He checked himself by an effort that stained his face a sickly brown in the light of the distant candle. Langholm handed him the tumbler, and a few more drams went down to do the only good--the temporary good--that human aid could do for Severino now. His eyes brightened. He lay still and silent, collecting strength and self-control.

"I was ill; she brought me flowers. I never had any constitution--trust a Latin race for that--and I became very ill indeed. With a man like you, a chill at worst; with me, pneumonia in a day. Then she came to see me herself, saw the doctor, got in all sorts of things, and was coming to nurse me through the night herself. God bless her for the thought alone! I was supposed not to know; they thought I was unconscious already. But I kept conscious on purpose, I could have lived through anything for that alone. And she never came!

"My landlady sat up instead. She is another of the kindest women on earth; she thought far more of me than I was ever worth, and it was she who screened me through thick and thin during the delirium that followed, and after that. She did not tell the whole truth at the trial; may there be no mercy for me hereafter if the law is not merciful to that staunch soul! She has saved my life--for this! But that night--it was her second in succession--and she had been with me the whole long day--that night she fell asleep beside me in the chair. I can hear her breathing now.

"Dear soul, how it angered me at the time! It made me fret all the more for--her. Why had she broken faith? I knew that she had not. Something had kept her; had he? I had hoped he was out of the way; he left her so much. He was really on the watch, as you may know. At last I got up and went to the window. And all the windows opposite were in darkness except theirs."

Langholm sprang to his feet, but sat down again as suddenly.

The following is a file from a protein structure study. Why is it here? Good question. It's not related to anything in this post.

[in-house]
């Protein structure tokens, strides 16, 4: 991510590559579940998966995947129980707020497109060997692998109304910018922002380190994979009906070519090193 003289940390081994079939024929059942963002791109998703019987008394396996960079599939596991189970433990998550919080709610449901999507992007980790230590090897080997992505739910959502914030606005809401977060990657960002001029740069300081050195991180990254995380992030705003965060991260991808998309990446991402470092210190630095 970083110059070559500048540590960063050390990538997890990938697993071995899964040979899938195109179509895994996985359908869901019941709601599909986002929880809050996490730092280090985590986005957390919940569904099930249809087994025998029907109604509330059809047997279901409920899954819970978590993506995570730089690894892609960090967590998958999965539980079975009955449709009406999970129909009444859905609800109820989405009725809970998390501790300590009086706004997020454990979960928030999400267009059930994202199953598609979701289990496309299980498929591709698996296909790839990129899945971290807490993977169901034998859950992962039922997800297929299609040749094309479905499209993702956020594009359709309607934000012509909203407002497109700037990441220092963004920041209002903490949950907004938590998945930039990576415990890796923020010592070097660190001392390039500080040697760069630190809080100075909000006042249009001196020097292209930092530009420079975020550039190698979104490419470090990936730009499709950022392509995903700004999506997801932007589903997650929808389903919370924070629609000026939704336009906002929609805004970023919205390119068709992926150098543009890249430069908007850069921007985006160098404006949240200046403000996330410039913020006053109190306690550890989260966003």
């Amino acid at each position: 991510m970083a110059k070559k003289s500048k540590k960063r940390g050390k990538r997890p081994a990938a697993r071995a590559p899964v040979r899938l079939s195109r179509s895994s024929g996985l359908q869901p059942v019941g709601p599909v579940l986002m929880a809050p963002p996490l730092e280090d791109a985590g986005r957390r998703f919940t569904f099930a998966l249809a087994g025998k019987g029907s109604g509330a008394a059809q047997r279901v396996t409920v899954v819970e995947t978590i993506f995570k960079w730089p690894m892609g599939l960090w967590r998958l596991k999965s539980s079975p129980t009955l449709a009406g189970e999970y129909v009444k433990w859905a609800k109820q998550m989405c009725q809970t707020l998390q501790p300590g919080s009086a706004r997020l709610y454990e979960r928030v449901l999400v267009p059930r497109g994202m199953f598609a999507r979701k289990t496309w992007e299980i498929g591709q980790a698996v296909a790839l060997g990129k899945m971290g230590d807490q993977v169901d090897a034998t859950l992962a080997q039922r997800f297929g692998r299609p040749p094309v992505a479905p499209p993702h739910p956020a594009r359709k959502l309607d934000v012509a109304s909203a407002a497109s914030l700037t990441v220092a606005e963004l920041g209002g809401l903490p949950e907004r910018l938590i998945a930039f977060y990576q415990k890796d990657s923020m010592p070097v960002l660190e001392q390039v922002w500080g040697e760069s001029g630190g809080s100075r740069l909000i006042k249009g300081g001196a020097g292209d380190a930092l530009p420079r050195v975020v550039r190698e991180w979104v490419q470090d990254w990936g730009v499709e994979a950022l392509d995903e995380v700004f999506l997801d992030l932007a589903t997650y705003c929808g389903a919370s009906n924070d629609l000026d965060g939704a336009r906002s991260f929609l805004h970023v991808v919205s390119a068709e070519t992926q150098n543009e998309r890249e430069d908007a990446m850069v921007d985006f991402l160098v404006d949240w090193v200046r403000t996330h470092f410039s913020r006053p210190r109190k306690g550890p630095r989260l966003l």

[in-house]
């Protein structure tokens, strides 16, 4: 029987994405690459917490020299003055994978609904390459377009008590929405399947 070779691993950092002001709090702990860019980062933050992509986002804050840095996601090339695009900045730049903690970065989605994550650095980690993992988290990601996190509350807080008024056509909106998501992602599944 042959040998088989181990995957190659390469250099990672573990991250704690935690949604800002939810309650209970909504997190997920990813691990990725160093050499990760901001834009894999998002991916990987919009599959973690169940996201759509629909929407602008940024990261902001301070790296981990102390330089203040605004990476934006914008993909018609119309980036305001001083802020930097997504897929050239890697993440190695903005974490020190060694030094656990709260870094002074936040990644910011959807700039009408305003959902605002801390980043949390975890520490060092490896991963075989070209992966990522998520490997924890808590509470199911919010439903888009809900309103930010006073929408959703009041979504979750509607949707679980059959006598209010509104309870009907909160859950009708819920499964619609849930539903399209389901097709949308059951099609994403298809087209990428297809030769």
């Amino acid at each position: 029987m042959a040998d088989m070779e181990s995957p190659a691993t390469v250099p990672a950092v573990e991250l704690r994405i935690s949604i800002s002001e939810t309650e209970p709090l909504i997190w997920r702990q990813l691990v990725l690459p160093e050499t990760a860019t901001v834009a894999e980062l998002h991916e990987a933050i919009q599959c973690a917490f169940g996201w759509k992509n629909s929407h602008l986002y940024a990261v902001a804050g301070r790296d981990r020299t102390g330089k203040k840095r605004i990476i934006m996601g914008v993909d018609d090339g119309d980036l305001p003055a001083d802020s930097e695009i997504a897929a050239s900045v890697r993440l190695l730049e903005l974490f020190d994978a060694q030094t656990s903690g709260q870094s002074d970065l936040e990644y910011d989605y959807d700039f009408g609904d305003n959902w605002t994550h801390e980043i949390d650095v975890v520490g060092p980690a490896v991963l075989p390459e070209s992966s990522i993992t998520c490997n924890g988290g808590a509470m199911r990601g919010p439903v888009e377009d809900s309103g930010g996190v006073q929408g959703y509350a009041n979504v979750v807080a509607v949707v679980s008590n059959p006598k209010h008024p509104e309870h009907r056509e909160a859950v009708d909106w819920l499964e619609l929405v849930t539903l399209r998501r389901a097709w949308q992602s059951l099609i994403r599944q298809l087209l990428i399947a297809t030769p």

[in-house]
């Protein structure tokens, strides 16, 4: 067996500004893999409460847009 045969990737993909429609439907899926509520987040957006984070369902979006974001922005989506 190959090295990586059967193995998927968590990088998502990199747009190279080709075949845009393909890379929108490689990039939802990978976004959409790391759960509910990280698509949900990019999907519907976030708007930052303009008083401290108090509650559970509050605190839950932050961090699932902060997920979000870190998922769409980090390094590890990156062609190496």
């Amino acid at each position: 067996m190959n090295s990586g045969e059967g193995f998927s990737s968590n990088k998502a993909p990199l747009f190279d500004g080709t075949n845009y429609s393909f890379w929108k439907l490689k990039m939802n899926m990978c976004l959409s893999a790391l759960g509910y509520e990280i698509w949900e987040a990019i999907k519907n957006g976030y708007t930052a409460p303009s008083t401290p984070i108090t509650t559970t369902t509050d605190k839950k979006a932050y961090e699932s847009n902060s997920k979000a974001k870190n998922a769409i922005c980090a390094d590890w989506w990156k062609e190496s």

"Go on!"

"What is it that you thought, Langholm?"

"I believe I know what you did. That's all."

"What? Tell me, please, and then I will tell you."

"All those garden walls--they connect."

"Yes? Yes?"

"You got through your window, climbed upon your wall, and ran along to the lights. It occurred to you suddenly; it did to me when I went over the house the other day."

Severino lay looking at the imaginative man.

"And yet you could suspect another after that!"

"Ah, there is some mystery there also. But it is strange, indeed, to think that I was right in the beginning!"

"I did not know what I was doing," resumed the young Italian, who, like many a clever foreigner, spoke more precise English than any Englishman; that, with an accent too delicate for written reproduction, alone would have betrayed him. "I still have very little recollection of what happened between my climbing out of our garden and dropping into theirs. I remember that my feet were rather cold, but that is about all.

"It was near midnight, as you know, and the room it happened in--the study--had the brightest light of all. An electric lamp was blazing on the writing-table at the window, and another from a bracket among the books. The window was as wide open as it would go, the lower sash thrown right up; it was just above the scullery window, which is half underground, and has an outside grating. The sill was only the height of one's chin. I can tell you all that now, but at the time I knew very little until I was in the room itself. Thank you, I will take another sip. It does me more good than harm to tell you. But you will find it all written down."

Langholm set down the glass and replenished it. The night had fallen without. The single candle in the farthest corner supplied the only light; in it the one man sat, and the other lay, their eyes locked.

"I spilt the ink as I was creeping over the desk. That is an odd thing to remember, but I was looking for something to wipe it up with when I heard their voices upstairs."

"You heard them both?"

"Yes--quarrelling--and about me! The first thing I heard was my own name. Then the man came running down. But I never tried to get away. The doors were all open. I had heard something else, and I waited to tell him what a liar he was! But I turned out the lights, so that she should not hear the outcry, and sure enough he shut both doors behind him (you would notice there were two) before he turned them on again. So there we stood.

"'Don't let her hear us,' were my first words; and we stood and cursed each other under our breath. I don't know why he didn't knock me down, or rather I do know; it was because I put my hands behind my back and invited him to do it. I was as furious as he was. I forgot that there was anything the matter with me, but when I began telling him that there had been, he looked as though he could have spat in my face. It was no use going on. I could not expect him to believe a word.